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Artificial intelligence

Artificial intelligence sees construction site accidents before they happen

Construction companies are developing an AI system that predicts worksite injuries—an example of the growing use of workplace surveillance.
June 14, 2019
An image of construction workers
An image of construction workers
An image of construction workers

A construction site is a dangerous place to work, with a fatal accident rate five times higher than that of any other industry.

Now a number of big construction companies are testing technology that could save lives, and money, by predicting when accidents will happen.

Suffolk, a construction giant based in Boston, has been developing the system for more than a yearin collaboration with SmartVid, a computer vision company in the same city. Earlier this year, the company persuaded several of its competitors to join a consortium that would share data to improve the technology.

Jit Kee Chin, chief data officer and an executive vice president at Suffolk, discussed the project and the collaboration at EmTech Next, a conference hosted by MIT Technology Reviewthis week.

Jit Kee Chen
Justin Saglio

The system makes use of a deep-learning algorithm trained on construction site images and accident records. It can then be put to work monitoring a new construction site and flagging situations that seem likely to lead to an accident, such as worker not wearing gloves or working too close to a dangerous piece of machinery.

“Safety is a huge problem for construction,” said Chin on stage at EmTech. “The standard way safety is managed today is you try to change behavior.”

The project demonstrates the potential for AI-enabled computer vision to track and predict workplace activity. This is especially important for the construction industry, which also suffers from poor productivity and severe cost overruns. Indeed, the construction world has adoptedcomputer vision, machine learning, and other advanced technology relatively rapidly.

Suffolk and SmartVid createdthe Predictive Analytics Strategic Council this March as a way for companies to contribute data that might improve the system’s performance.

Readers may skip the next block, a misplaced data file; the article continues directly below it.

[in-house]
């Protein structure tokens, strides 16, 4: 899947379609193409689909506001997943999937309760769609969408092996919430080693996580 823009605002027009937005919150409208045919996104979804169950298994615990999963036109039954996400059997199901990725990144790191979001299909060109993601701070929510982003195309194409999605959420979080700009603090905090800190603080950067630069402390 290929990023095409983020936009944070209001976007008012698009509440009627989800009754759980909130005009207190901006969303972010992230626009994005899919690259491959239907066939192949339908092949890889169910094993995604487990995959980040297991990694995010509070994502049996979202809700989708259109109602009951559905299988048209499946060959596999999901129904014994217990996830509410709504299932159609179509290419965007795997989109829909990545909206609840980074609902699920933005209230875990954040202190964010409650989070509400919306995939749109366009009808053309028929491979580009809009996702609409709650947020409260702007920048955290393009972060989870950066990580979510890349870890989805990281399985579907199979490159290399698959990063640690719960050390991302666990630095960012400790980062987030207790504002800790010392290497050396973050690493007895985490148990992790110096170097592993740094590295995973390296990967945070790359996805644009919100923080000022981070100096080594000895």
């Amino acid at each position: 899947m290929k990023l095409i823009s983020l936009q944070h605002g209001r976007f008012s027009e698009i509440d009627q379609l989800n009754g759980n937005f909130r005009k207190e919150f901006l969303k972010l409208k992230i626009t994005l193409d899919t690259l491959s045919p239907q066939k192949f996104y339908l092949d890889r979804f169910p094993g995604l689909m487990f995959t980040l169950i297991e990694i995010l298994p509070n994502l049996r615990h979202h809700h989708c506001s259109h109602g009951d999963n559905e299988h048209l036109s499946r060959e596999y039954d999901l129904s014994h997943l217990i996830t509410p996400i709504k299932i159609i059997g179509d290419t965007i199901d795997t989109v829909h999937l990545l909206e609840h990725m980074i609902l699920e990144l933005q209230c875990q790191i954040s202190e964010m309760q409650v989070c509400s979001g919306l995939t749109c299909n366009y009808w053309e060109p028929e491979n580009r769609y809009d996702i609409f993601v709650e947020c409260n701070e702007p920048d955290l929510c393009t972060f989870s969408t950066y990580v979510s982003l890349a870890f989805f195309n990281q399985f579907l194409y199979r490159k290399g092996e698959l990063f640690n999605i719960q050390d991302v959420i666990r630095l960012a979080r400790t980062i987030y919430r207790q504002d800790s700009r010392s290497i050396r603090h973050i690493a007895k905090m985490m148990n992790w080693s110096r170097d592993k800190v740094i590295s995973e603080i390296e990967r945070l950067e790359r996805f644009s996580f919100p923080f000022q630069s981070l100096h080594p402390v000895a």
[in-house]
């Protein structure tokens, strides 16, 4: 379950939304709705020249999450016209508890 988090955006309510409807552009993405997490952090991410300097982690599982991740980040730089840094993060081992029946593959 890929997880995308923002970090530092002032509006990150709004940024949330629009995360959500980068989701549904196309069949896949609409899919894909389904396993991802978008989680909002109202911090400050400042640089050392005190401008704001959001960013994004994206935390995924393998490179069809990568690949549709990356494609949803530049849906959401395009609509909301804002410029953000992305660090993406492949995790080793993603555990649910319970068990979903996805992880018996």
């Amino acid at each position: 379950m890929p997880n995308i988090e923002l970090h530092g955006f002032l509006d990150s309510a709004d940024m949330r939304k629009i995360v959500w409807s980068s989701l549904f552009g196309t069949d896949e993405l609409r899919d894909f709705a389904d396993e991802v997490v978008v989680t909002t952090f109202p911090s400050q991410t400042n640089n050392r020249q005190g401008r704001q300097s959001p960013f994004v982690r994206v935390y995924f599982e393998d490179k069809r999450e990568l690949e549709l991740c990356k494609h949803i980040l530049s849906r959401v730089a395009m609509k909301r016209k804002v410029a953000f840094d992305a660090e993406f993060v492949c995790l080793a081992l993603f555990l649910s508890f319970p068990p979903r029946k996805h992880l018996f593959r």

Chin says it made sense for competitors to hand over their information, since many companies wouldn’t have enough data on their own. Deep-learning algorithms typically need huge amounts of data to improve their models. Improving safety is an incentive as well. “Safety was a good place to start,” she said. “Most companies don’t have this in-house.”

But while the project is primarily designed to improve safety for workers, it is also another example of a much wider trend: using AI to monitor, quantify, and optimize work life. Increasingly, companies are finding ways to track the work that people do and are using algorithms to optimize their performance.

This is now a fundamental part of some jobs, such as driving for a ride-sharing company or working for tech firms like Amazon. And it is unlikely to stop there—we may all find ourselves working for algorithms eventually.

Mary Gray, an anthropologist at Microsoft who studies the labor behind many tech products, told the EmTech audience that a growing number of workers spend their time supporting and responding to algorithms. “It’s more than the work we tend to have in mind when we talk about automation,” Gray said.

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